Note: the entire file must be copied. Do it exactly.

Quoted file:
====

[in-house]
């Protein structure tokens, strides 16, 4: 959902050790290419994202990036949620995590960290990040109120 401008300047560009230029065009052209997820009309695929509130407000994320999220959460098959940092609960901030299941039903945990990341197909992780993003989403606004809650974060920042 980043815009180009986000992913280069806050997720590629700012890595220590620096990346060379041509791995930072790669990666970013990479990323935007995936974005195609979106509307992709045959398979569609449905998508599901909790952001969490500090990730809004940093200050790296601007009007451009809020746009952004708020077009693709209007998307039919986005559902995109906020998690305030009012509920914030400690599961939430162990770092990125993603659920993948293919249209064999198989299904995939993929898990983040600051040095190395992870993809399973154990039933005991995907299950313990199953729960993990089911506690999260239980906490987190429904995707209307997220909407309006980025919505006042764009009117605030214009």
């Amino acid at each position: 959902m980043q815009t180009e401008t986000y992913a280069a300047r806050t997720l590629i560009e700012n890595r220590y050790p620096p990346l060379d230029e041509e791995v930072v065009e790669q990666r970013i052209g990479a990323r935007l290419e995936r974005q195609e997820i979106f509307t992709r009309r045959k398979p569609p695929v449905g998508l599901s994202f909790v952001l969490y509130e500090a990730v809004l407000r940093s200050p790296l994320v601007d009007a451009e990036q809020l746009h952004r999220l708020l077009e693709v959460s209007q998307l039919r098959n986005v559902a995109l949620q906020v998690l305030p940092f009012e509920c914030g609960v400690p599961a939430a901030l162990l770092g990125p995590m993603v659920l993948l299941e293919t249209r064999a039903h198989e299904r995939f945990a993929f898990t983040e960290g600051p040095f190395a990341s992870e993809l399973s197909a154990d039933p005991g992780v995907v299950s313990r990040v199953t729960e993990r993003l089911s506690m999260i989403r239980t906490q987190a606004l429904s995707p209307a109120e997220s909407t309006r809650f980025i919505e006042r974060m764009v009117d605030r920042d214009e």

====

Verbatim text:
[in-house]
């Protein structure tokens, strides 16, 4: 959902050790290419994202990036949620995590960290990040109120 401008300047560009230029065009052209997820009309695929509130407000994320999220959460098959940092609960901030299941039903945990990341197909992780993003989403606004809650974060920042 980043815009180009986000992913280069806050997720590629700012890595220590620096990346060379041509791995930072790669990666970013990479990323935007995936974005195609979106509307992709045959398979569609449905998508599901909790952001969490500090990730809004940093200050790296601007009007451009809020746009952004708020077009693709209007998307039919986005559902995109906020998690305030009012509920914030400690599961939430162990770092990125993603659920993948293919249209064999198989299904995939993929898990983040600051040095190395992870993809399973154990039933005991995907299950313990199953729960993990089911506690999260239980906490987190429904995707209307997220909407309006980025919505006042764009009117605030214009």
């Amino acid at each position: 959902m980043q815009t180009e401008t986000y992913a280069a300047r806050t997720l590629i560009e700012n890595r220590y050790p620096p990346l060379d230029e041509e791995v930072v065009e790669q990666r970013i052209g990479a990323r935007l290419e995936r974005q195609e997820i979106f509307t992709r009309r045959k398979p569609p695929v449905g998508l599901s994202f909790v952001l969490y509130e500090a990730v809004l407000r940093s200050p790296l994320v601007d009007a451009e990036q809020l746009h952004r999220l708020l077009e693709v959460s209007q998307l039919r098959n986005v559902a995109l949620q906020v998690l305030p940092f009012e509920c914030g609960v400690p599961a939430a901030l162990l770092g990125p995590m993603v659920l993948l299941e293919t249209r064999a039903h198989e299904r995939f945990a993929f898990t983040e960290g600051p040095f190395a990341s992870e993809l399973s197909a154990d039933p005991g992780v995907v299950s313990r990040v199953t729960e993990r993003l089911s506690m999260i989403r239980t906490q987190a606004l429904s995707p209307a109120e997220s909407t309006r809650f980025i919505e006042r974060m764009v009117d605030r920042d214009e």